Oct. 17 is right around the corner. When that date arrives, it will usher in a profound change in Canada, because it marks the point that smoking cannabis will be legal. Under the federal Cannabis Act, Canadians will be legally permitted to buy, possess, use and share up to 30 grams of cannabis, and to grow up to four marijuana plants at home.
But what condo owners and tenants may not realize is that the right to use cannabis is not unrestricted. The legalization of marijuana does not give people free rein to smoke just anywhere they like.
Instead, condo owners and tenants can still be subject to non-smoking rules, which are designed to protect fellow owners and residents from being subjected to unwanted second-hand smoke of all types.
In Ontario, these are customarily embedded in the rules and declarations published by the condominium corporation as part of the corporate structuring set out in Ontario’s Condominium Act, 1997. Under that act, condo corporations are entitled to make these rules to “promote the safety, security and welfare” of the owners and property, and to prevent the “unreasonable interference with the enjoyment” of the units and common elements.
When properly enacted, reasonable in scope and regularly enforced, these rules can legally prohibit any kind of smoking in common areas. (They may even ban smoking in the units themselves, although this can be a contentious issue: Some owners dispute that their condo corporation’s ban on smoking in units is needed to prevent “unreasonable interference with enjoyment”, or to promote owners’ “safety, security and welfare”).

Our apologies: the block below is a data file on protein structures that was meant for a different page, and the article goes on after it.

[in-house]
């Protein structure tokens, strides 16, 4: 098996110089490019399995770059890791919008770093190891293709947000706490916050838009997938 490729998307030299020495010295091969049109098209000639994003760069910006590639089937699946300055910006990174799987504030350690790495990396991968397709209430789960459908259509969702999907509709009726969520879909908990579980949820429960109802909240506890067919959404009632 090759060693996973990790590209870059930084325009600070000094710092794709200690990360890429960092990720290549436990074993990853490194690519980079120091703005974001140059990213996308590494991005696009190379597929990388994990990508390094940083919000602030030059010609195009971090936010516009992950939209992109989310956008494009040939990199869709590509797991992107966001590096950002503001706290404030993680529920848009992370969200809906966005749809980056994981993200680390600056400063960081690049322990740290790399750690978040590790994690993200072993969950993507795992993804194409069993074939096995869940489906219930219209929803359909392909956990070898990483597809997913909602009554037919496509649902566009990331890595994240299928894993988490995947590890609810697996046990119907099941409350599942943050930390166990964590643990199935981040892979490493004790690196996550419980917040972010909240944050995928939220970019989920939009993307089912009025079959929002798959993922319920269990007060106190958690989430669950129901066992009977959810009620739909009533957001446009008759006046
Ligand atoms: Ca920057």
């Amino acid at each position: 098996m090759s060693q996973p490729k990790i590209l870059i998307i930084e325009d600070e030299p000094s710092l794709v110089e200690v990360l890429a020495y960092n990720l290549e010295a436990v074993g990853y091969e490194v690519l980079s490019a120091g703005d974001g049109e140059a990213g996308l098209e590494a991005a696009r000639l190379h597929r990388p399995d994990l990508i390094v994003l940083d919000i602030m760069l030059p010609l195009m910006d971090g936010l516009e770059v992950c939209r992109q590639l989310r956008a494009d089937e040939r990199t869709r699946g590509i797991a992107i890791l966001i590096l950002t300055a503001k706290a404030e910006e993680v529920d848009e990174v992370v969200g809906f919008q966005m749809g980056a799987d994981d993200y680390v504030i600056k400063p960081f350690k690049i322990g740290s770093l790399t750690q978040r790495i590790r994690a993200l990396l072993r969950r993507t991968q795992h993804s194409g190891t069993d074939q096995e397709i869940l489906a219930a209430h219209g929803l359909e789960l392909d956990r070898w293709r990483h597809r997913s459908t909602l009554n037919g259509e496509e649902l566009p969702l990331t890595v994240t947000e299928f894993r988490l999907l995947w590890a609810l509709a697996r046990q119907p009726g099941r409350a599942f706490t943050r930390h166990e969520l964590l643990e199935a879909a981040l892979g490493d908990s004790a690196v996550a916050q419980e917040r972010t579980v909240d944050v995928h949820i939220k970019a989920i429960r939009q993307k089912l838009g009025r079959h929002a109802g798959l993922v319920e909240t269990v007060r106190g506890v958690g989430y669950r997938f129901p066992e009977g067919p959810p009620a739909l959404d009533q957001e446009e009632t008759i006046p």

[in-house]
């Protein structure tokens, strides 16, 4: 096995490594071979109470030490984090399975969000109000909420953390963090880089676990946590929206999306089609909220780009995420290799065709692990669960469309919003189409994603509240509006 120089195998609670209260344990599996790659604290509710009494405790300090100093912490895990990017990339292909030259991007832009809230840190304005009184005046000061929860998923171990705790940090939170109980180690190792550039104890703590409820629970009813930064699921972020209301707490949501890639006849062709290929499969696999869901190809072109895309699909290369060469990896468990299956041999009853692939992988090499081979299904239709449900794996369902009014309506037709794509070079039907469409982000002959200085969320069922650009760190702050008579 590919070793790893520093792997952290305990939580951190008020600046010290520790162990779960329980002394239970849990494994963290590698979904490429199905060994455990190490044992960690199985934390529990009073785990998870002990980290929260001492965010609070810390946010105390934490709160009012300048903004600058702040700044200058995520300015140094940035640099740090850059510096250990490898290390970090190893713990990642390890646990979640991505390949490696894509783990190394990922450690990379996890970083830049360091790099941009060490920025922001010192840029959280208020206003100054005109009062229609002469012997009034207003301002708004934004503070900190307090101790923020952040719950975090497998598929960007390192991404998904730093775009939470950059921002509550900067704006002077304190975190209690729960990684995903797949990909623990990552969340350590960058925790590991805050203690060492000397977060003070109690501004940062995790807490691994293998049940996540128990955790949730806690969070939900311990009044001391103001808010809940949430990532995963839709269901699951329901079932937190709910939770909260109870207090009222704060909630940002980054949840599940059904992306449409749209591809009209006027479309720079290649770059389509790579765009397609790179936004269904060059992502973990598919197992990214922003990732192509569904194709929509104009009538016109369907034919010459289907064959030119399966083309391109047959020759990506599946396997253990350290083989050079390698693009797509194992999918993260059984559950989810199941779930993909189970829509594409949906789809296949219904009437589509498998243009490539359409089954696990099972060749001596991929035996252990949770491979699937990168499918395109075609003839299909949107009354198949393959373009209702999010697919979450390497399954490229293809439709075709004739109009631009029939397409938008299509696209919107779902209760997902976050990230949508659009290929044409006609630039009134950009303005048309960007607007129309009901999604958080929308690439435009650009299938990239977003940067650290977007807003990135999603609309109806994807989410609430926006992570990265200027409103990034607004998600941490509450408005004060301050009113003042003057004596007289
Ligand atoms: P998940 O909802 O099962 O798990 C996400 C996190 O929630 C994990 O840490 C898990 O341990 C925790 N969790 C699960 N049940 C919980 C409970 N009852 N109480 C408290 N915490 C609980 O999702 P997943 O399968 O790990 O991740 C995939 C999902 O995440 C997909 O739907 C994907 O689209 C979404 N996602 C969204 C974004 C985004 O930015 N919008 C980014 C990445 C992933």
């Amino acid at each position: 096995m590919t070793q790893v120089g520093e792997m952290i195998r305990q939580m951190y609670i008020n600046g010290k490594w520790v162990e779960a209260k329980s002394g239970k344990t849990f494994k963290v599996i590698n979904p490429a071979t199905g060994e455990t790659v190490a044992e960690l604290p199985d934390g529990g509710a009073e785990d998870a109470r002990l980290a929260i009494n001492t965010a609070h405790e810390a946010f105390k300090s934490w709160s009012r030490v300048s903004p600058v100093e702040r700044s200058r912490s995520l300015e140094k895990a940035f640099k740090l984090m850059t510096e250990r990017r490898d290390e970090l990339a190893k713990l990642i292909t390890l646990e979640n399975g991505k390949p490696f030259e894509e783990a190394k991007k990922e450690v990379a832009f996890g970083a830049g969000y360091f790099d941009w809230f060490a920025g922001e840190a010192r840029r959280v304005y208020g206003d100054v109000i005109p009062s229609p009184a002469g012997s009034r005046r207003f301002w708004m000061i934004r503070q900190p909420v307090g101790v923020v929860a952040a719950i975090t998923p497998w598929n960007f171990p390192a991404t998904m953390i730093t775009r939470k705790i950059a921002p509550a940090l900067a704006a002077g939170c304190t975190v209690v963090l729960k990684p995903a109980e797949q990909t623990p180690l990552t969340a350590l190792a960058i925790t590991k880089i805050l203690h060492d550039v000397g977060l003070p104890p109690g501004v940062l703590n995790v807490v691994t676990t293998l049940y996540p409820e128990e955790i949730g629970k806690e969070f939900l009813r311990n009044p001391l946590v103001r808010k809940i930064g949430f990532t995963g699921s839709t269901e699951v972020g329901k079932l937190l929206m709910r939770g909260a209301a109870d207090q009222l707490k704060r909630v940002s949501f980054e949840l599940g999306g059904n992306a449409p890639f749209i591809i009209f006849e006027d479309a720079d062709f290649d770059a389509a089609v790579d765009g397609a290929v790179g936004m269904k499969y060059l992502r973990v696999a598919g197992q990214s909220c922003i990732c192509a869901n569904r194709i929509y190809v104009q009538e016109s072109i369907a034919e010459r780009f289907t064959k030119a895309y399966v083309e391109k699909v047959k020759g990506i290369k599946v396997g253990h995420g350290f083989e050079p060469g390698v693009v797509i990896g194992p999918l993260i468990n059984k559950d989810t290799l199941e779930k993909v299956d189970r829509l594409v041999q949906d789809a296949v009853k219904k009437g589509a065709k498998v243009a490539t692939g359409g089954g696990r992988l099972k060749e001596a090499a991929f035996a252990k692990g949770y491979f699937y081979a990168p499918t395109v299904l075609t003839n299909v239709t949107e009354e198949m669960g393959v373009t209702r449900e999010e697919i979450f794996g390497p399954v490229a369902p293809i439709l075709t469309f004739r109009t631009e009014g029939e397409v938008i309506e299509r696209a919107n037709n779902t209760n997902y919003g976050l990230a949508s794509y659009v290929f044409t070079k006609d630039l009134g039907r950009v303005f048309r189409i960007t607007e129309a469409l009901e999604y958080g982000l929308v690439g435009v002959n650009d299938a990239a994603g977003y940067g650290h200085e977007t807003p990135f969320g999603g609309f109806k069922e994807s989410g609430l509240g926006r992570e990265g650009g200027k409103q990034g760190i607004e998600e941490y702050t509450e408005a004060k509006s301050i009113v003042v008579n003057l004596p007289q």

From an enforcing perspective, there is really no distinction between tobacco smoking and marijuana smoking. Any rule that tries to differentiate between them, by banning marijuana smoking but not tobacco smoking, would likely not pass the test of “reasonableness” that the act requires. Residents are likely to find either kind of second-hand smoke equally offensive. Condo corporations may want to “cover all bets” by enacting separate rules to cover marijuana specifically or may want to shore up existing no-smoking bans to mention that marijuana is included.
For a condo corporation to validly pass these kinds of rules in the first place, it must alert the owners and requisition a meeting, as the legislation requires. Owners can veto a proposed rule if at least 25 per cent of them attend the meeting and vote against it.
Even if validly passed, a smoking ban can still be challenged by owners on the basis that it is unreasonable – meaning that it does not have a rational or logical basis. Alternatively, it can also be challenged on human rights grounds, since under the provincial legislation a condominium corporation may have a duty to accommodate a proven disability on the part of an owner. At least theoretically, this means that in some cases a condo corporation may have to tolerate medical marijuana use among its unit-owners.
Even though passing of the Cannabis Act will mark some significant changes in Canada surrounding the use and availability of marijuana, from the standpoint of a condo corporation’s ability to pass valid non-smoking rules for its owners and tenants, there may be very little change.
Otherwise-valid rules that ban smoking by condo owners and tenants will not be illegal. The usual processes governing owners’ ability to veto new rules and challenge them on certain grounds will still apply.
Indeed, what many condo corporations have done in recent months is to hasten their efforts to pass condo rules that prohibit all smoking inside units, on balconies or in common areas. Others have added rules to ban the cultivation of cannabis, to circumvent the four-plant individual allowance that the Cannabis Act includes or have included provisions that restrict a building’s concierge to accept marijuana deliveries on behalf of residents, as a means of limiting corporate liability. But in order to be in place for the Oct. 17 enactment of the cannabis law, the deadline for initiating these bans was Aug. 13.